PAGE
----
Wheeler & Wilson
Wheeler & Wilson
Wheeler & Wilson
No.9 and D-9
Wheeler & Wilson
American Made
Return to
The Gallery

Nathaniel Wheeler and Allen B. Wilson established the Wheeler & Wilson Company in Water Town Connecticut in 1852, A. B. Wilson had patented the rotary hook in the previous year and also patented the four motion feed in 1854.

Having produced about 3000 machines the Company moved to Bridgeport in 1856 and became known as the Wheeler and Wilson Manufacturing Company. By 1858 a total of only 20,000 machines had been produced but then production expanded rapidly and in 1861 the Company sold 19,725, 30,000 in 1862 and in 1865 some 50,000 were manufactured, production continued to increase and in 1871 yearly production reached 128,526 machines of various types. Production in 1876 fell to 109,000 machines.

The factory occupied a 2 acre site and by 1863 had a floor area of 5 acres. An office was opened in England in 1859 at 13 Finsbury Place, London. By 1861 offices & showrooms on 139 Regent Street, London (having previously been at 402 Oxford Street, London) c1878 the Chief Office was at 21 Queen Victoria Street E.C. and in 1880 there were 26 other Depots in Great Britain. By 1897 the Chief Office was at 11 to 21 Paul Street, Finsbury, London.

The Company won a number of international awards, including at the Industrial Exposition, Paris 1861, International Exhibition London 1862, Exposition Universalle, Paris 1868, 1878 and 1889.

In 1904 Singer took over the retailing of Wheeler and Wilson sewing machines and aquired the remainer of the business in January 1907.

In 1866 the Company's range of machines consisted of:

No. 1 machine. The top of the range with silver plated fittings and available in a range of 11 different styles of cabinet work in Rosewood, Black Walnut or Mahogany.

No. 2 machine. With ornamental bronze fittings, there were only 3 standard styles of cabinet work although others could be supplied to order.  The choice of woods was reduced to Black Walnut or Mahogany.

No. 3 machine The basic machine with plain fittings again a choice of 3 styles of cabinet work from the two woods previously mentioned.

No. 4 machine. Referred to as 'Large' it was only available in a standard table of either Black Walnut or Mahogany.

No. 5 machine. - 1887 Specially designed for shirt making or other work involving sewing sleeves.  It was available with double motion at extra cost and only one style of table was available in either Black Walnut or Mahogany.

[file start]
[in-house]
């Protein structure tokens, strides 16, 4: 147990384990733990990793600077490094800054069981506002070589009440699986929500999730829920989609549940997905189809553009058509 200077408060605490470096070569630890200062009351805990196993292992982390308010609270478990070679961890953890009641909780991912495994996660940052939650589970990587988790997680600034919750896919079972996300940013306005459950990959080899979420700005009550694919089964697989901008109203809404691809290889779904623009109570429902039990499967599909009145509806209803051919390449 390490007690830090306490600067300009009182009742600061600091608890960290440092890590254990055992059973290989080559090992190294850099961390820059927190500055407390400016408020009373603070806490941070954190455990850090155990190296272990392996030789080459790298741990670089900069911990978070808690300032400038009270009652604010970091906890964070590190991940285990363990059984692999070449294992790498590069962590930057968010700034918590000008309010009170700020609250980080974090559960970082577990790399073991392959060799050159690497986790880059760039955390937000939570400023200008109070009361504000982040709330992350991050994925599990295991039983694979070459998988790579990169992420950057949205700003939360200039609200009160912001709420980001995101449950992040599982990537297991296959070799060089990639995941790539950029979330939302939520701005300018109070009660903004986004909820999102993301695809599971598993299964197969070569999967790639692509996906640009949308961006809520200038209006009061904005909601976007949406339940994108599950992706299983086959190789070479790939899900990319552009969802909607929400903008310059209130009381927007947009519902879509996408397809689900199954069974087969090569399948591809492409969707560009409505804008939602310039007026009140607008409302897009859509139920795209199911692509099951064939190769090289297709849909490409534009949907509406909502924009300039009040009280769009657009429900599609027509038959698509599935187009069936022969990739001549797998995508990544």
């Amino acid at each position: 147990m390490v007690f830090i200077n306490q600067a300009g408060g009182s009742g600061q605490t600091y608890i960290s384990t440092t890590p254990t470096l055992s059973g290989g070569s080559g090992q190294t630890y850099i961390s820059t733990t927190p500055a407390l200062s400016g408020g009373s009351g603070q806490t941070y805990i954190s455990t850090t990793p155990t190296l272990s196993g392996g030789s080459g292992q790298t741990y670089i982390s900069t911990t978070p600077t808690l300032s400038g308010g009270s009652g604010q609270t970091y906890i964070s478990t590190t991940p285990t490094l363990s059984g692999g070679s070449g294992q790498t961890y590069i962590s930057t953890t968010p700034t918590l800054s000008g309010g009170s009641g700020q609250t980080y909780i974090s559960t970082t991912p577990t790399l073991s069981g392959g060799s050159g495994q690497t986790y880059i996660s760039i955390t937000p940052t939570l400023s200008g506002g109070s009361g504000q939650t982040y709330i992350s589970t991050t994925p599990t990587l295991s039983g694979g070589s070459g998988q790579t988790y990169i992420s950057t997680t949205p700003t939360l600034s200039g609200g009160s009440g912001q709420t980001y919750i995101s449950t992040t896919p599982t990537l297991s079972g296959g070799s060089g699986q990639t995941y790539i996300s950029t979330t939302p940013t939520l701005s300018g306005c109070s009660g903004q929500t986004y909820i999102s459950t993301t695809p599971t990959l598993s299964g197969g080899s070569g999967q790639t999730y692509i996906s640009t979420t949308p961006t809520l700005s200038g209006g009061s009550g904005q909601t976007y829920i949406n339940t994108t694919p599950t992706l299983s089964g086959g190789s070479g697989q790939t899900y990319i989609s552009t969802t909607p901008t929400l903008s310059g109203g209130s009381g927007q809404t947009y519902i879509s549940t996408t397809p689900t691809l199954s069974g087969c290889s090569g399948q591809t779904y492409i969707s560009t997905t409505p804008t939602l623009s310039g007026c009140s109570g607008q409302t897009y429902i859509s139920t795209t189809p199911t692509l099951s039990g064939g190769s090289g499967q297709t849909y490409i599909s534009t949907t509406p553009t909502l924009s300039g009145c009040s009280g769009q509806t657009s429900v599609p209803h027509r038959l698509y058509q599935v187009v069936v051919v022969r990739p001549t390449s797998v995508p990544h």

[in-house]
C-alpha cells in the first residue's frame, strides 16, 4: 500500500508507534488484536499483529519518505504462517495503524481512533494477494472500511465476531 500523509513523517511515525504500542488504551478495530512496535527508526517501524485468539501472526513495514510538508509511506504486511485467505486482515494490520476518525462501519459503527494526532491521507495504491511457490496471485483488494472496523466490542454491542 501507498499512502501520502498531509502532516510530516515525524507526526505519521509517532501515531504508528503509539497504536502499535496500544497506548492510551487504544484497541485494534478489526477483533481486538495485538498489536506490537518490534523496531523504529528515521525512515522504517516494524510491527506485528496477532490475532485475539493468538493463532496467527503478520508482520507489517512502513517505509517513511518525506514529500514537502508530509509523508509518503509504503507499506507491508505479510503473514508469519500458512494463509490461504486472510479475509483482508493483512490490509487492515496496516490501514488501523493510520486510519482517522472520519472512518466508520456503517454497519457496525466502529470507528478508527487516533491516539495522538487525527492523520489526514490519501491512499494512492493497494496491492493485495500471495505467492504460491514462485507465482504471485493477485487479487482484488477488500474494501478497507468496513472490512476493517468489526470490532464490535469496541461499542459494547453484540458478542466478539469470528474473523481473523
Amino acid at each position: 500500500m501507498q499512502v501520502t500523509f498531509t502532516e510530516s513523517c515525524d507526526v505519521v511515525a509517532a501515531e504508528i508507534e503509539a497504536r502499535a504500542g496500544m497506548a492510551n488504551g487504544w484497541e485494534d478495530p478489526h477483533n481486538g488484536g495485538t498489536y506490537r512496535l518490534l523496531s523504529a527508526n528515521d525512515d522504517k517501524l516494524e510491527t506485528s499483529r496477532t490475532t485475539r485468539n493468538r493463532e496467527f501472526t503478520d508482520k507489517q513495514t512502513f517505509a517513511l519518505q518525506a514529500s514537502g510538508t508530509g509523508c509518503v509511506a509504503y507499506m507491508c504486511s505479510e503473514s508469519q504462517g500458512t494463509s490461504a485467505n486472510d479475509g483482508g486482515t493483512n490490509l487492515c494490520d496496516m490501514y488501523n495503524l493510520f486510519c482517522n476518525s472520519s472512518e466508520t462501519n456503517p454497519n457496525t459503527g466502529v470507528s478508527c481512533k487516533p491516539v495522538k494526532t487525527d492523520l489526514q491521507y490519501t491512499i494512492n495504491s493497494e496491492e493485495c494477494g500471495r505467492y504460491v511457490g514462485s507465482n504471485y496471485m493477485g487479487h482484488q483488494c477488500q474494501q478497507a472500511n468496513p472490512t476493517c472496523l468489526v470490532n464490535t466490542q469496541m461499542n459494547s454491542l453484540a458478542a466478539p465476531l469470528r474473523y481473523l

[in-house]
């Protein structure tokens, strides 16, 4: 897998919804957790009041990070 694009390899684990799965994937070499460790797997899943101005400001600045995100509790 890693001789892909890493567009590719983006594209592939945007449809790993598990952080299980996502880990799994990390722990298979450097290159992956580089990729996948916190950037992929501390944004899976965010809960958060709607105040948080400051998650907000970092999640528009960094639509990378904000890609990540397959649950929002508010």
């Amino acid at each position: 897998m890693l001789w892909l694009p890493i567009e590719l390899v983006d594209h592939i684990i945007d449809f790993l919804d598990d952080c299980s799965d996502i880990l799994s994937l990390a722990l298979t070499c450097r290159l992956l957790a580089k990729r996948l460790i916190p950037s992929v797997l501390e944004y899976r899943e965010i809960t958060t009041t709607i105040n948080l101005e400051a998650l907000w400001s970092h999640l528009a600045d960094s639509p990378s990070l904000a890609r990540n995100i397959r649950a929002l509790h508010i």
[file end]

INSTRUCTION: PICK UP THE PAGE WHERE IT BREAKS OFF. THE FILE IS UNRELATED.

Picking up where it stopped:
Button hole machine. Capable of making 100 button holes in an hour.

In 1876 following the replacement of curved needle machines by those using a straight needle the company used some of the same model numbers so for example the No.6 curved needle machine was designated the New No.6 straight needle machine

Other machines produced later by the Wheeler & Wilson Manufacturing Company were:

No. 6 Bed & Cylinder machine introduced in 1872 - c1887 For Special Work.

No. 7 machine 1876 - 1887 For Heavy Tailoring and Leather work

No. 8 machine 1876 - c1887. The No. 8 was designed for Family use & Light Manufacturing. It seems likely that production of the No. 8 machine ceased when the No. 9 machine was introduced.

No. 9 machine 1887 - 1995. Designed for Family use with its high arm it was advertised as 'The Only Perfect Sewing Machine for Family Use'. No. 9 machines use the same bobbin and mechanism as the No. 8.

D9 introduced in 1895 as improved version of the No.9 using the mechanism of the No. 11 manufacturing machine. Externally the most obvious difference between the No.9 and D9 was that the hand appliance was more compact. After Singers take over of the Wheeler & Wilson Manufacturing Company the D9 was made under the Singer brand name as the 9W until at least 1913.

No. 10 machine introduced in 1880 For General Manufacturing, Leather work and Tailoring. In 1887 a new D10 machine was available.

No. 11 machine introduced in Oct 1892 - 1897 Medium for clothing manufacture.

No. 12 machine Jan 1888 - 1897 with seam trimer for leather, upholstery & clothing.

No. 15 c1897 - c1902 machine for tailoring uphostery & carpets.

Meteor c1908 Produced after the Company had been bought out by Singer a surviving instruction booklet for this machine clearly displays the Wheeler & Wilson logo and the date March 1908.